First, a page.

There is almost one certainty about Water Utilities Corporation (WUC): each year when it reports on its financial well being, there is an assurance from the board of directors that it will be able to continue as a going concern, “on the conditions of financial support from government”.
In the accounting world, the ‘going concern’ principle is the assumption that an entity will remain in business for the foreseeable future. Conversely, this means the entity will not be forced to halt operations and liquidate its assets in the near term.
In the case of WUC, this means the shareholder, being the Botswana government, will have to keep the water supply company in business by making some form of cash injection. The corporation has received nearly P600 million in government subvention in the last five years while government grants totalled P3.1 billion over the years. From its end and in a bid to remain as a going concern, WUC in June 2021 increased tariffs for its services. But the two – cash injections from the shareholder and a hike of tariffs are not enough to offset the cash troubles of WUC which are mainly caused by a growing list of debtors.
According to Kefentse Mzwinila, the custodian minister of water affairs in the country, WUC has a growing list of debtors with outstanding bills which has forced the corporation to cut some 136 293 customers off its pipes. As of March 2023 WUC has a debt book sitting at P1.1 billion with 63 percent (P723 million) of the bill reported to be attributed to domestic customers while businesses account for P131 million of the debt.
The debt book is attributed partially to ‘billing’ challenges that the corporation faced in the past. WUC has in the past faced troubles in collecting unpaid bills from customers, at times facing criticism for its irregular billing system that can have wild variations.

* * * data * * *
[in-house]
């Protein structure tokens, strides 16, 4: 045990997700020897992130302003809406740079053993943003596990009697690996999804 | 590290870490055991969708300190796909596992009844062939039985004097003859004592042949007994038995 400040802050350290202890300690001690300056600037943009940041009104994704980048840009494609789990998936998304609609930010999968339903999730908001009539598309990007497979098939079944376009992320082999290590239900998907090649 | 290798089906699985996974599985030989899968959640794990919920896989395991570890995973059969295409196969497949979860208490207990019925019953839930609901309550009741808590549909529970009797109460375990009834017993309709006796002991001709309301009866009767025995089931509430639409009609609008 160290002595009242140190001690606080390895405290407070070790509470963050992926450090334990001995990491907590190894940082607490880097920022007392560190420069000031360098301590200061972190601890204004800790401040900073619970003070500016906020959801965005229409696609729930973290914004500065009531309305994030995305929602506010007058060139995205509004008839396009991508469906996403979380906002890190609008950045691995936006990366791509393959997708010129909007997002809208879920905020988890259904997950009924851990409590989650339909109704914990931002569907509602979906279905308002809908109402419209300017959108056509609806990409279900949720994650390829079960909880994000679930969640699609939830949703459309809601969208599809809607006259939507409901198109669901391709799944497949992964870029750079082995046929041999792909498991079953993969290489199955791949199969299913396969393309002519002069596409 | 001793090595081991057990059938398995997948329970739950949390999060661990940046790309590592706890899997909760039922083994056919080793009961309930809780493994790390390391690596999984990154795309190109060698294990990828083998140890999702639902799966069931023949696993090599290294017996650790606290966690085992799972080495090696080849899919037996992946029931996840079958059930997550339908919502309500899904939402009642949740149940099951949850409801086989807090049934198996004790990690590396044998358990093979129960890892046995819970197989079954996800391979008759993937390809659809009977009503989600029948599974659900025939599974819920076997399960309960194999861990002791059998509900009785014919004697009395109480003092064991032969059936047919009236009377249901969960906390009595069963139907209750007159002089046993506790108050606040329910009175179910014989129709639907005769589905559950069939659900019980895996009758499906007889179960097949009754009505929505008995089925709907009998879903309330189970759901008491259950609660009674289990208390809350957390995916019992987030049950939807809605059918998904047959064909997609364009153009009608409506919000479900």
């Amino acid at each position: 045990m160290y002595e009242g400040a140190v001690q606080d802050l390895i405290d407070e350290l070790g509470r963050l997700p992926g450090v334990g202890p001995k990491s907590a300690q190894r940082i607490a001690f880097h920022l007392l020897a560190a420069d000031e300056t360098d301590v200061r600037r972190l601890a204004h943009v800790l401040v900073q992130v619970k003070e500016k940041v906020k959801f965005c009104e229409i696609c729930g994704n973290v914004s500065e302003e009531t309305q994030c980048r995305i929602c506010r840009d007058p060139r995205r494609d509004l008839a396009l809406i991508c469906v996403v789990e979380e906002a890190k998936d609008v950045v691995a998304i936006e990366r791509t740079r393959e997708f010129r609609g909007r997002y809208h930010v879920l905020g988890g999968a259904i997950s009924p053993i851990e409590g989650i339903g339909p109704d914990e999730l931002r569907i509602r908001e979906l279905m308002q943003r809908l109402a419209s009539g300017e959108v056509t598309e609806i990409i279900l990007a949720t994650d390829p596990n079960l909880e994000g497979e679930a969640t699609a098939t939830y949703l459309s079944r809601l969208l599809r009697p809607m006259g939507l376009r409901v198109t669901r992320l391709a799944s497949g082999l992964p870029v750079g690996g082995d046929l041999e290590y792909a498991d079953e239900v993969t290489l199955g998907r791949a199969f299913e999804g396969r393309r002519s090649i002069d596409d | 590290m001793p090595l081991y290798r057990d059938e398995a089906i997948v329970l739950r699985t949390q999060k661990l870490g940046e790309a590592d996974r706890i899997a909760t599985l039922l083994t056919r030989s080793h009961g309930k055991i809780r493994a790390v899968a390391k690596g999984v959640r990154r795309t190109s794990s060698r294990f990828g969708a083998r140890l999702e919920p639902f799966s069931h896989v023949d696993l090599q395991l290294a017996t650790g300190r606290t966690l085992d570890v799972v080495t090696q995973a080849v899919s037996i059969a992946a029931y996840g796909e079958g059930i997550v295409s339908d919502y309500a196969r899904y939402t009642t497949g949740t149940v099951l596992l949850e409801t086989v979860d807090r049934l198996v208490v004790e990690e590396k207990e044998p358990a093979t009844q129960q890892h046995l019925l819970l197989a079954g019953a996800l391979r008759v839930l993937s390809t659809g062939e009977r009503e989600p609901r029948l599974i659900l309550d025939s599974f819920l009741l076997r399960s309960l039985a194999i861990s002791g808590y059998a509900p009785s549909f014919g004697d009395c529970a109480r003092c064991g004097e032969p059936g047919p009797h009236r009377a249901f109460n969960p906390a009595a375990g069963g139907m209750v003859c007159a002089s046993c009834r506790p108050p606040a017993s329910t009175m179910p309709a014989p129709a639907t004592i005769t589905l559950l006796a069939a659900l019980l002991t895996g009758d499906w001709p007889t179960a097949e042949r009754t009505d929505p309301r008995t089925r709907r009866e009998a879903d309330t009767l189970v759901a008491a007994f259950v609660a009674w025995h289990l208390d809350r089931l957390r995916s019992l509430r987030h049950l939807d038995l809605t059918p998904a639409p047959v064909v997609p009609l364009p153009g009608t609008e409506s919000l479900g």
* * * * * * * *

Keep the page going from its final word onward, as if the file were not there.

In September 2019, WUC issued a request for expression of interest for the provision of connectivity for the smart water internet of things (IoT) project.
According to the tender notice, the service provider was supposed to provide connectivity for the smart water internet of things that will facilitate information exchange for all connected field devices using long range, low power wireless protocol in Gaborone as their first project locality area.
The invitation to tender came a month after WUC said is in the process of introducing prepaid meters to reduce human error during metre reading.
But now Mzwinila says his ministry is in the process of implementing and rolling out alternative advanced technologies for metering.
“The component is called an Automated Device Management System, that is intended to manage all devices at Water Utilities Corporation (WUC) including both post or prepaid,” said Mzwinila in Parliament recently.
He said the system necessitated installation of smart meters, which were installed first as a pilot in Nanogang School, and another batch of 1, 000 meters were installed in Village in Gaborone.
“The Corporation is currently in a process of running a proof of concept for prepayments on smart meters, which will be concluded within the next 12 to 16 weeks,” he said. Mzwinila also disclosed that WUC is not out rightly going for prepaid meters, but rather smart meters which have the capability of both pre-payment and post-payment. It is estimated that the installation of smart meters will cost about P1.5 billion. The implementation of smart meters will be outsourced to the private sector as a metering service over the next three years, from the third quarter of 2023, the minister said.